NPs hold a wide variety of professional roles. For example, AANP member Caroline Mullen Gerughty is an occupational health NP for the National Aeronautics and Space Administration (NASA). According to an article by Purdue University, patient education is only part of what Mullen Gerughty does for NASA —“Her job includes reviewing electronic medical records, electrocardiograms, audiograms, spirometry and vision testing, as well as completing health and occupational histories and physical examinations.”
Congratulations to AANP member Dr. Alicia Fields, who was the first NP in Indiana to successfully complete a certificate in endocrinology program from Duke University. According to a press release about the achievement, “The endocrinology specialty offers nurse practitioners the opportunity to have advanced training in the care of individuals with diabetes and other endocrine conditions.”
AANP member, Dr. Debra Kosko, serves as Chair of the North Carolina Immunization Coalition. As an interprofessional education and practice advocate, she has brought together stakeholders from around North Carolina to improve immunization uptake. Since becoming Chair, she has doubled membership in the coalition and was highlighted on Spectrum TV to promote National Immunization Month. “As a nurse practitioner, I know it takes all healthcare providers, stakeholders and the community coming to the table in order to improve the health of our population”.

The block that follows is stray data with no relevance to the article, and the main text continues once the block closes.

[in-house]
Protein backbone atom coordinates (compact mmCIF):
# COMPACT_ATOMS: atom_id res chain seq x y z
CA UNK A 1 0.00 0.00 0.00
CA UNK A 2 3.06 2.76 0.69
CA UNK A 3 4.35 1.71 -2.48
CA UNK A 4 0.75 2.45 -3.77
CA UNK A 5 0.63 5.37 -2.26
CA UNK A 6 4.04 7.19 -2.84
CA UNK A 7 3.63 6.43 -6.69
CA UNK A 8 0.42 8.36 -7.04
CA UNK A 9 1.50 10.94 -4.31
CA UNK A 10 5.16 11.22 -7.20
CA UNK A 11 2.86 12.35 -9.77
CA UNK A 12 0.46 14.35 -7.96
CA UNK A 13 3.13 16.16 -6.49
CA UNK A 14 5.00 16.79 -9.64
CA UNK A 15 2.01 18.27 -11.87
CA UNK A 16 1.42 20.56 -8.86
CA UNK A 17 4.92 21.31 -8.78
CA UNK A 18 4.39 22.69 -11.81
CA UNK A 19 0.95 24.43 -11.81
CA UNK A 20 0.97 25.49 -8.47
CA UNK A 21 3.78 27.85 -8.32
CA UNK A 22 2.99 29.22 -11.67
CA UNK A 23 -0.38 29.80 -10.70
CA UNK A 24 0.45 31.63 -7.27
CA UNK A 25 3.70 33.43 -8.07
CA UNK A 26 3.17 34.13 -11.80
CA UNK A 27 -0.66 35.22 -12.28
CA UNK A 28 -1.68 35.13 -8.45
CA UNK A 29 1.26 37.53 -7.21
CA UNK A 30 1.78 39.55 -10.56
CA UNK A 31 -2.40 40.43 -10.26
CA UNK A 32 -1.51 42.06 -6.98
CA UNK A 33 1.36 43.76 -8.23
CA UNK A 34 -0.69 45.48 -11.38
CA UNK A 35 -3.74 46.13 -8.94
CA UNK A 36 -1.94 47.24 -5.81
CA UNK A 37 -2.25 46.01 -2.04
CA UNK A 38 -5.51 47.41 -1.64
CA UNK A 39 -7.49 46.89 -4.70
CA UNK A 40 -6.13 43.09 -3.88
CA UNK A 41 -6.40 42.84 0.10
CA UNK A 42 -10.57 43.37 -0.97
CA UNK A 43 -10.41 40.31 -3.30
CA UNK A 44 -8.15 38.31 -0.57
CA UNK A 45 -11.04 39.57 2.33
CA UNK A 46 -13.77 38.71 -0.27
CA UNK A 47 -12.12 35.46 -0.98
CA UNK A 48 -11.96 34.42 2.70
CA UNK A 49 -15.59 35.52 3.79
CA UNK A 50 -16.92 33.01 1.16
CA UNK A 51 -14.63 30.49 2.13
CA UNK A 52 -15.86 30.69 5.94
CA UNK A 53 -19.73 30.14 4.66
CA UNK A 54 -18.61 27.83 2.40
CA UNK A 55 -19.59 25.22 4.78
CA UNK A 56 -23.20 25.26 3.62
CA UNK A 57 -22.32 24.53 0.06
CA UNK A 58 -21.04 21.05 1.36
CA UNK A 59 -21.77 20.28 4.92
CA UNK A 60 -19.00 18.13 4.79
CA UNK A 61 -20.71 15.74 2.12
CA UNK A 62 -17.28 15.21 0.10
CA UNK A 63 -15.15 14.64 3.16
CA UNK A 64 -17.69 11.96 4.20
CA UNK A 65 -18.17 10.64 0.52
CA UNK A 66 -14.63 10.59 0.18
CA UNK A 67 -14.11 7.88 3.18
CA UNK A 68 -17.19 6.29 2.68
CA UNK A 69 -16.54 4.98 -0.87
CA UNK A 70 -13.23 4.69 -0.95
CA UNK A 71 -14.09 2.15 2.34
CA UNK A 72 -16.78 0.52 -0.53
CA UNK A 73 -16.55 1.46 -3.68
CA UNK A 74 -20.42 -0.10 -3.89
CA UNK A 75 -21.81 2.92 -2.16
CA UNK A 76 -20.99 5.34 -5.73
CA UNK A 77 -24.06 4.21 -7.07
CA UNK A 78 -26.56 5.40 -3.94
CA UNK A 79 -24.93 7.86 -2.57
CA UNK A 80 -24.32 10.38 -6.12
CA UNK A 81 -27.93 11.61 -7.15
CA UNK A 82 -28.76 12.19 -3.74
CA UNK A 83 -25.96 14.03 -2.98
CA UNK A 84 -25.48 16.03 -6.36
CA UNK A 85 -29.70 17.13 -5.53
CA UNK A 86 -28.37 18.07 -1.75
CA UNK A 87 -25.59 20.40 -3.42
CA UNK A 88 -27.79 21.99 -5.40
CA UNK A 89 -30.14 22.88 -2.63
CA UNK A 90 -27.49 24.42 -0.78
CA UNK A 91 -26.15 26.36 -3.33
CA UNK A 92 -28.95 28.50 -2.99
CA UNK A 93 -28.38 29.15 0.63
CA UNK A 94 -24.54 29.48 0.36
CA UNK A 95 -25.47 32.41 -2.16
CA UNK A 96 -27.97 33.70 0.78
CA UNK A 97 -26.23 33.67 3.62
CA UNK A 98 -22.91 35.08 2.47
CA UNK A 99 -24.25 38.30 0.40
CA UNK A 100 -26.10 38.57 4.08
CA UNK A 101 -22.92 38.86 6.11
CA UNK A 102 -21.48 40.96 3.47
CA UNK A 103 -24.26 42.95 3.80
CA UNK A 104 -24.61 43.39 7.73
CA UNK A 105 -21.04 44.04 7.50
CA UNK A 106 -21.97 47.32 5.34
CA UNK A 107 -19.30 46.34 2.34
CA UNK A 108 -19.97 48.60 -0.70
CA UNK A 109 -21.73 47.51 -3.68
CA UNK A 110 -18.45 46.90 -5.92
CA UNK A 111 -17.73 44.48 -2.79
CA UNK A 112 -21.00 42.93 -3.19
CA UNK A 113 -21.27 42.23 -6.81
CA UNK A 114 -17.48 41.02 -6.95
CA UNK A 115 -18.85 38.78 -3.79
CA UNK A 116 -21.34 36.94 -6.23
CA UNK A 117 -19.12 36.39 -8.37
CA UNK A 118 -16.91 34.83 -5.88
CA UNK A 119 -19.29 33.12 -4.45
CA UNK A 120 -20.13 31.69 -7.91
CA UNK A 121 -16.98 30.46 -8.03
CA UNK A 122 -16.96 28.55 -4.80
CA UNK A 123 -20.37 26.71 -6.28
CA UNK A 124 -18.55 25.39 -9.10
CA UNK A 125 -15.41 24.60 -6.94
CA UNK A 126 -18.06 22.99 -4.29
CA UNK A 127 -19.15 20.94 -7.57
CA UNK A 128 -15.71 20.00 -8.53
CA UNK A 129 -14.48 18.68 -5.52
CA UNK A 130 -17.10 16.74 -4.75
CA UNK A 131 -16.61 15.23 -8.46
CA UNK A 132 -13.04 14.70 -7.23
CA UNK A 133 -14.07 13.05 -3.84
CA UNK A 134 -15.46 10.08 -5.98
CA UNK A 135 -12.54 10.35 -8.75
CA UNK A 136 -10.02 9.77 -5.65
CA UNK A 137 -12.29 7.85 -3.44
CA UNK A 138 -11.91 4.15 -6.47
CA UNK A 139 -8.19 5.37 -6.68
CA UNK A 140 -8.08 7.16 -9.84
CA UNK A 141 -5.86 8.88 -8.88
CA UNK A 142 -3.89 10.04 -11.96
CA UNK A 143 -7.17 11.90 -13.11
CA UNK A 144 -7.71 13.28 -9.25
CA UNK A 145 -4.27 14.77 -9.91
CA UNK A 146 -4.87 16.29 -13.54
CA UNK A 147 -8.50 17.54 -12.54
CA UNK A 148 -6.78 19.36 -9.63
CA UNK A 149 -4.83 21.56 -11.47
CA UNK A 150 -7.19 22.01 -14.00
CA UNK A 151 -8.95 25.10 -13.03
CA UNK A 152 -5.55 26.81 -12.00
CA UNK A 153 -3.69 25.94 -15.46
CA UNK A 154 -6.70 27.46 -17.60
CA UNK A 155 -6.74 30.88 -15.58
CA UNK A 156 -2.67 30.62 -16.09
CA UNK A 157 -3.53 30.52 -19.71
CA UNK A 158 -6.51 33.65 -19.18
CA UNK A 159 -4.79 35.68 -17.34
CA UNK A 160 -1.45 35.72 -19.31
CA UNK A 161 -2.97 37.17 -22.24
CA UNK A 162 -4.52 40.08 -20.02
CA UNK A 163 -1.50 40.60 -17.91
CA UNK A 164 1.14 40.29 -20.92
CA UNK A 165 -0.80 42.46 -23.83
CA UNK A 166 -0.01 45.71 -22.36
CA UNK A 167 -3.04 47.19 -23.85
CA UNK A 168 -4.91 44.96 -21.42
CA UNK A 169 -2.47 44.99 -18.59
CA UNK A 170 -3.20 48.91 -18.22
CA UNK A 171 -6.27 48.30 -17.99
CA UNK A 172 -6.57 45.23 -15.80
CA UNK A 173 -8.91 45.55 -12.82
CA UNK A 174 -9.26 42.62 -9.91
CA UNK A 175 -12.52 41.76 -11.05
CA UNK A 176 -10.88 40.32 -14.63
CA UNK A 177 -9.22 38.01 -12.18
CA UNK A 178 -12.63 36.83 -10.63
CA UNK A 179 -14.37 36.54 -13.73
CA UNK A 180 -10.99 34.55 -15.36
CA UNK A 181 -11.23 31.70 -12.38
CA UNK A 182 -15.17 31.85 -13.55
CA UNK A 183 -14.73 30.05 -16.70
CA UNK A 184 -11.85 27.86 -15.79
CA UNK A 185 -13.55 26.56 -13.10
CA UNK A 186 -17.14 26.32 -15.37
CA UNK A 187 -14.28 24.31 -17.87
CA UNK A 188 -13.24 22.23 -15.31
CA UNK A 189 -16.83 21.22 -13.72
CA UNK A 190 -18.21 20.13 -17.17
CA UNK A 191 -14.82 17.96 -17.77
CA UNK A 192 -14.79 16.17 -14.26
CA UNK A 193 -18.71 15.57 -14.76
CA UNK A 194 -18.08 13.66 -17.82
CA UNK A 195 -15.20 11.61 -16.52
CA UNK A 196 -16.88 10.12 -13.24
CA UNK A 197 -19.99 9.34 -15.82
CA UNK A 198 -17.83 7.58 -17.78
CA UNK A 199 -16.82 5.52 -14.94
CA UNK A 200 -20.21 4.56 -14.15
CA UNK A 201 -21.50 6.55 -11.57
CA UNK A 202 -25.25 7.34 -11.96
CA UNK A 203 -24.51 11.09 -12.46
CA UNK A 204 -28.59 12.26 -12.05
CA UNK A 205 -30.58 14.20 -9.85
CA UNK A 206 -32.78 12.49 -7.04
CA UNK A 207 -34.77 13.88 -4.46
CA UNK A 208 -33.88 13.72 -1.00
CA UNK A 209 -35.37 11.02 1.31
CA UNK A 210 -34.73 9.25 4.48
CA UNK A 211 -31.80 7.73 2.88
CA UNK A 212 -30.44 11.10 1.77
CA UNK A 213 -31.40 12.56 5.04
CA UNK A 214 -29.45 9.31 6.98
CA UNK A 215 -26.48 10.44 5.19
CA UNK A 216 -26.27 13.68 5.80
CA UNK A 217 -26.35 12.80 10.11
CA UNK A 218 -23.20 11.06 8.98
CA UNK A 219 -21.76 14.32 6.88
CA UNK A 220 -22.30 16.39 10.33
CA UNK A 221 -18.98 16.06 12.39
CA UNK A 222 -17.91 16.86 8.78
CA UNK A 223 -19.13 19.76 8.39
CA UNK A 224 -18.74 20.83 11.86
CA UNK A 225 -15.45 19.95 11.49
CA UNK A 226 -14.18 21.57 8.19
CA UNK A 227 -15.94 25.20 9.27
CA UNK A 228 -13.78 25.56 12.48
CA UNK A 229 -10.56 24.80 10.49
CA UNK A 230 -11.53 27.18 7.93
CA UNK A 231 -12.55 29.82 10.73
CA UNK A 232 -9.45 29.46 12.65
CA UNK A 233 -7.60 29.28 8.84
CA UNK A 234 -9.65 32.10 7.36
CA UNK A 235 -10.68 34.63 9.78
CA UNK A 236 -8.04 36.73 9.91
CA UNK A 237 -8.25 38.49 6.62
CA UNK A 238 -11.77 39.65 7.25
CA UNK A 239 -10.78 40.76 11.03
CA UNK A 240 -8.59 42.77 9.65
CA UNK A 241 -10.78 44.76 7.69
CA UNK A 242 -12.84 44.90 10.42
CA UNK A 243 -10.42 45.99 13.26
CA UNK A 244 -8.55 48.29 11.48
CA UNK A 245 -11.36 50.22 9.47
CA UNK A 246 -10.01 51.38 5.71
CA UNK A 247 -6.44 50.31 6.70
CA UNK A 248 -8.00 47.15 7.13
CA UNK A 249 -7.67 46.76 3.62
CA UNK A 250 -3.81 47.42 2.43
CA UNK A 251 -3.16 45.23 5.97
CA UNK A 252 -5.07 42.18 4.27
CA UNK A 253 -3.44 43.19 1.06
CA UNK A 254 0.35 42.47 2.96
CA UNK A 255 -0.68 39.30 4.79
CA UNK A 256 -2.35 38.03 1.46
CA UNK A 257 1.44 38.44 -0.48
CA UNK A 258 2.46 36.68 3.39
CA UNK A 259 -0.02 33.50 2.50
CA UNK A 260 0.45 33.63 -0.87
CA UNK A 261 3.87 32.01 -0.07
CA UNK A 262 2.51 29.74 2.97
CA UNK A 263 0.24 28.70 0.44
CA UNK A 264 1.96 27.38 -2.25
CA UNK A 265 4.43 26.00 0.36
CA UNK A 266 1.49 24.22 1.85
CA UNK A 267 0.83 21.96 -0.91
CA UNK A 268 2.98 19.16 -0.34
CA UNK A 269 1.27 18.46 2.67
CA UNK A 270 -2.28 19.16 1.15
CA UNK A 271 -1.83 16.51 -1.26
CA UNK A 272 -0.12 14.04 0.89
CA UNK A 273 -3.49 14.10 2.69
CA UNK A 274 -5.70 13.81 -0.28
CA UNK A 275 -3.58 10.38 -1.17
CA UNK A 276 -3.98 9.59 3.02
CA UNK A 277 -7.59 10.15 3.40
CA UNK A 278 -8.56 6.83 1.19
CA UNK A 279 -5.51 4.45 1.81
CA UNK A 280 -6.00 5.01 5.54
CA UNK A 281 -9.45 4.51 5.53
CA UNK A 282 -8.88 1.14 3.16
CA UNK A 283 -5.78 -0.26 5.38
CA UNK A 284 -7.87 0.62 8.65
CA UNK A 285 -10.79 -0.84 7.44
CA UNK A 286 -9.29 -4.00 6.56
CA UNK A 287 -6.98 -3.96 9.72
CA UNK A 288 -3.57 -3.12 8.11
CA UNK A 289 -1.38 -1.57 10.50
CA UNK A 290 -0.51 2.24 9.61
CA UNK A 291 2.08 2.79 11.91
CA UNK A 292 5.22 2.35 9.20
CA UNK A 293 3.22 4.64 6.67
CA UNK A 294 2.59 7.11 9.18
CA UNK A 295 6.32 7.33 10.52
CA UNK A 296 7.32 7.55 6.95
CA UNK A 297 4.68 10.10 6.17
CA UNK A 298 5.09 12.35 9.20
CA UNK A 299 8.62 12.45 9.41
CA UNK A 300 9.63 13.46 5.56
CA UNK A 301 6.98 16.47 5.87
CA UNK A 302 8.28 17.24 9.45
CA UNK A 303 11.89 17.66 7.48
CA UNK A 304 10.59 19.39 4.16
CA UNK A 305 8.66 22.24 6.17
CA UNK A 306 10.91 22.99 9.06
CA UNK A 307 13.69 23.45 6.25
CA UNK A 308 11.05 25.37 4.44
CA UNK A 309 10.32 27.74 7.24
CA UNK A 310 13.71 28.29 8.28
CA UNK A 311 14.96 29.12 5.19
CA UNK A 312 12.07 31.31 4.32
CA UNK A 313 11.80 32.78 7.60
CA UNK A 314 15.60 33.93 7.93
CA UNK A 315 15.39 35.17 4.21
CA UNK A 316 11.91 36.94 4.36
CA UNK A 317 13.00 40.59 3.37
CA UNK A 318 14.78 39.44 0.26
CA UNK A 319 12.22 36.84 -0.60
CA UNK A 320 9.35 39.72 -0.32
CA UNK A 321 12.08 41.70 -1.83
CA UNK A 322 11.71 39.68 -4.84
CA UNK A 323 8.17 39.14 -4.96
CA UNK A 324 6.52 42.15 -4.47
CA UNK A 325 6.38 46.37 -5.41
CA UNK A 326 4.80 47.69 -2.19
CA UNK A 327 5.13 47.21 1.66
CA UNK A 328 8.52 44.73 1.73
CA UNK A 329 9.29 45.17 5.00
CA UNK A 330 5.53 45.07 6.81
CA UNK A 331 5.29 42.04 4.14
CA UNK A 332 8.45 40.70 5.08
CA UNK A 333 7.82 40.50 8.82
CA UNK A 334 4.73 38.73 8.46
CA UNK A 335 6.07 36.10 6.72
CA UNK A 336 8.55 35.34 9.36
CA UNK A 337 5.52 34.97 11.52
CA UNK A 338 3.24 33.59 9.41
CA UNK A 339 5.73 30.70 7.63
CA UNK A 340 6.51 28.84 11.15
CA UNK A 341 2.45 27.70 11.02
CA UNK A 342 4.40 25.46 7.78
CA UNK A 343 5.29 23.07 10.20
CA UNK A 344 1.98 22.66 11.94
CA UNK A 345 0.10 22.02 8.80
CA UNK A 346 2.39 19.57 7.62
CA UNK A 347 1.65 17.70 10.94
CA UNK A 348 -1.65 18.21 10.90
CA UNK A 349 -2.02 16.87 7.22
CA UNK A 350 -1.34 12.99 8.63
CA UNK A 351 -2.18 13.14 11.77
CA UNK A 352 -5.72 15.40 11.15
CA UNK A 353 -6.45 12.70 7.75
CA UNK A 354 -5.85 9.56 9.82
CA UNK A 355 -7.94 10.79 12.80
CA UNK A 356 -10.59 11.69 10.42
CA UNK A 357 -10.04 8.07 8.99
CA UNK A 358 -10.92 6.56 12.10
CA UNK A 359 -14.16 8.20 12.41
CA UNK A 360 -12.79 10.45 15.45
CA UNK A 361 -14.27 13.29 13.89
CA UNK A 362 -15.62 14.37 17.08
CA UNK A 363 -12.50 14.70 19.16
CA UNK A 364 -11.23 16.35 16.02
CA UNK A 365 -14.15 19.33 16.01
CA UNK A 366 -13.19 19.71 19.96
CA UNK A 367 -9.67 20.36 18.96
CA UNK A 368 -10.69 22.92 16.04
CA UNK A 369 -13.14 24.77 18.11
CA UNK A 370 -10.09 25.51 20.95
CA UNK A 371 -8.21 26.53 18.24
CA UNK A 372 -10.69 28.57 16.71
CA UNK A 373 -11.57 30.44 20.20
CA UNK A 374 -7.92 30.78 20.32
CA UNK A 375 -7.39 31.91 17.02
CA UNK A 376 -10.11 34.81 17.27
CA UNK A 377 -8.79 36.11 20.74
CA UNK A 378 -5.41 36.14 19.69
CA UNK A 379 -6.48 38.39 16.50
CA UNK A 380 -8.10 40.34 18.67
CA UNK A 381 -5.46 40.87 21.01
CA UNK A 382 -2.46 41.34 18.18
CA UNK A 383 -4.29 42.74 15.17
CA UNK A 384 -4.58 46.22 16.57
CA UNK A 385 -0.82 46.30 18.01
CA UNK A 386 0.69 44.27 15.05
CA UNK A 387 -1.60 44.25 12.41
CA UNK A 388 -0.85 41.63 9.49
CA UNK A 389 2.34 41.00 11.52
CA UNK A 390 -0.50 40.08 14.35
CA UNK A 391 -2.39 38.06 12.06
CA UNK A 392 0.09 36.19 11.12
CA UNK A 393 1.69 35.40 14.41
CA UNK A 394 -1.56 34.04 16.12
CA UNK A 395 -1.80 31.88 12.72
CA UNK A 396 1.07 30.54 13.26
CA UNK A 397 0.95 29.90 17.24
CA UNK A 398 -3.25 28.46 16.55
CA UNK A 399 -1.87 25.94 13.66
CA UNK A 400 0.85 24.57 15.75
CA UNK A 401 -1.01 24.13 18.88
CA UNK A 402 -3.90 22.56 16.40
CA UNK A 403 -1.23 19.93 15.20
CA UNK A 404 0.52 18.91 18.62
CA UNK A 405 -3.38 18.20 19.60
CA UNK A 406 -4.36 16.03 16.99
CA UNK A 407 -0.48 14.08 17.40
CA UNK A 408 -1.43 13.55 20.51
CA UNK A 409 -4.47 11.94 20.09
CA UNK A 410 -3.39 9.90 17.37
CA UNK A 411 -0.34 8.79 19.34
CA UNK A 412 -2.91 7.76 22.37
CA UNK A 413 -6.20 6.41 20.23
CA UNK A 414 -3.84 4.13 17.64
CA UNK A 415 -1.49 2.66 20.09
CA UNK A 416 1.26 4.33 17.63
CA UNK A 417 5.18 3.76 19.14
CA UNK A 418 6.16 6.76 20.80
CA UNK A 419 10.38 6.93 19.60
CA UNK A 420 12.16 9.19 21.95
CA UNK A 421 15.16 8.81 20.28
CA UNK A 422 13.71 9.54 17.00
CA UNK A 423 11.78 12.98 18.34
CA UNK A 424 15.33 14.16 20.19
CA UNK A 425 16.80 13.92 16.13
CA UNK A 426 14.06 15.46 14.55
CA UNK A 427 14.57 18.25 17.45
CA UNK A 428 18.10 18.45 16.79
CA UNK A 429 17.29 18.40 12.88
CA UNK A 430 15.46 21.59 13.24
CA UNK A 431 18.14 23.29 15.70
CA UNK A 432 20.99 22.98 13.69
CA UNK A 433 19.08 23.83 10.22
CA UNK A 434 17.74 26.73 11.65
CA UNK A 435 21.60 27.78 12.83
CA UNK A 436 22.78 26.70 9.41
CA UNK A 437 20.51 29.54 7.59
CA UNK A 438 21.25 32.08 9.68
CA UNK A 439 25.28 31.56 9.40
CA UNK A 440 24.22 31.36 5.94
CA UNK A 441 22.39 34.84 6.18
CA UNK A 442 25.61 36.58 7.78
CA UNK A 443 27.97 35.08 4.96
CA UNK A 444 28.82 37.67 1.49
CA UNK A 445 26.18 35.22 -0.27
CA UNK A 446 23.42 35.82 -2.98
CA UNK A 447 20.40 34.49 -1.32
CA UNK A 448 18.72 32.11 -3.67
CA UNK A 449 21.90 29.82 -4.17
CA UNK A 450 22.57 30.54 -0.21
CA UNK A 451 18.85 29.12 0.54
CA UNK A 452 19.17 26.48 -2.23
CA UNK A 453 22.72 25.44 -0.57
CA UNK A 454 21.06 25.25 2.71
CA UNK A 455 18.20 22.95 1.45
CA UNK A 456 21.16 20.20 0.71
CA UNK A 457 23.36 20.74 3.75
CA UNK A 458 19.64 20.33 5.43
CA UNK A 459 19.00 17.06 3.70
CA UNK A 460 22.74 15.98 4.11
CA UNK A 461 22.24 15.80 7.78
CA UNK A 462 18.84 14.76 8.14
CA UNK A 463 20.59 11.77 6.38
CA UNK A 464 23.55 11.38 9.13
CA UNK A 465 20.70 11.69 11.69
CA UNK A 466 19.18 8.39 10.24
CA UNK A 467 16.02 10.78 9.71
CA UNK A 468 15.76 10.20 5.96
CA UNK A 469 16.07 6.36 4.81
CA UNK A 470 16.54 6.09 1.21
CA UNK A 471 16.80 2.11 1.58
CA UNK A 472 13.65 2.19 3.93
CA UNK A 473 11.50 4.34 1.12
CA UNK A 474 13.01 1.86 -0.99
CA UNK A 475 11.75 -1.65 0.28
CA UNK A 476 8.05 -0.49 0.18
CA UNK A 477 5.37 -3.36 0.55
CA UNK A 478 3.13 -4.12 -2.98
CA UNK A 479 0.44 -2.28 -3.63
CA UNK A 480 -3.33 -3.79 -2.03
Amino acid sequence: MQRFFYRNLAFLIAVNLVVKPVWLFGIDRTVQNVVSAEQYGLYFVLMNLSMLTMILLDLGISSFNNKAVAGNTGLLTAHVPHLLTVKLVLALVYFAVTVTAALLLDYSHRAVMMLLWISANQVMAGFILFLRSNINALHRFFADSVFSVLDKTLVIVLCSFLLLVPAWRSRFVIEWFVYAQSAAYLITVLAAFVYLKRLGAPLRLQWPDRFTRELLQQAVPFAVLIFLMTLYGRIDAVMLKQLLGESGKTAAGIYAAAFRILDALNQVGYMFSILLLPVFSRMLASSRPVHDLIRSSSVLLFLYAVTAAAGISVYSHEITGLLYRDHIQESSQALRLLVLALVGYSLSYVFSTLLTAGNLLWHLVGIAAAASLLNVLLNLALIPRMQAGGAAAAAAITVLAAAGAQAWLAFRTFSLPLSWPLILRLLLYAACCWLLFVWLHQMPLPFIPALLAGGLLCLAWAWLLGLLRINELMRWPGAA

Congratulations to AANP member Jessica Wilson, who recently received the Texas Nurse Practitioners Community Impact Award. Visit YouTube to watch a local news report about Wilson and her work.
A Stop The Stigma forum in Montana focused on the neuroscience of addiction. An article about the forum quoted AANP member Shelley Andrus, who presented at the event. According to Andrus, “The whole idea to stop the stigma on how addictive disorders are viewed, one of the main ways is through education. And that we can help people walk away and tell others this is what’s really going on in the brain this isn’t willful misconduct or moral failing.”
October is Breast Cancer Awareness Month, and AANP member Ellen Spinner was mentioned in a local news report about a patient she referred for breast cancer treatment. The patient reports being thankful for her journey and her current cancer-free status. Please join us in wishing them both the best.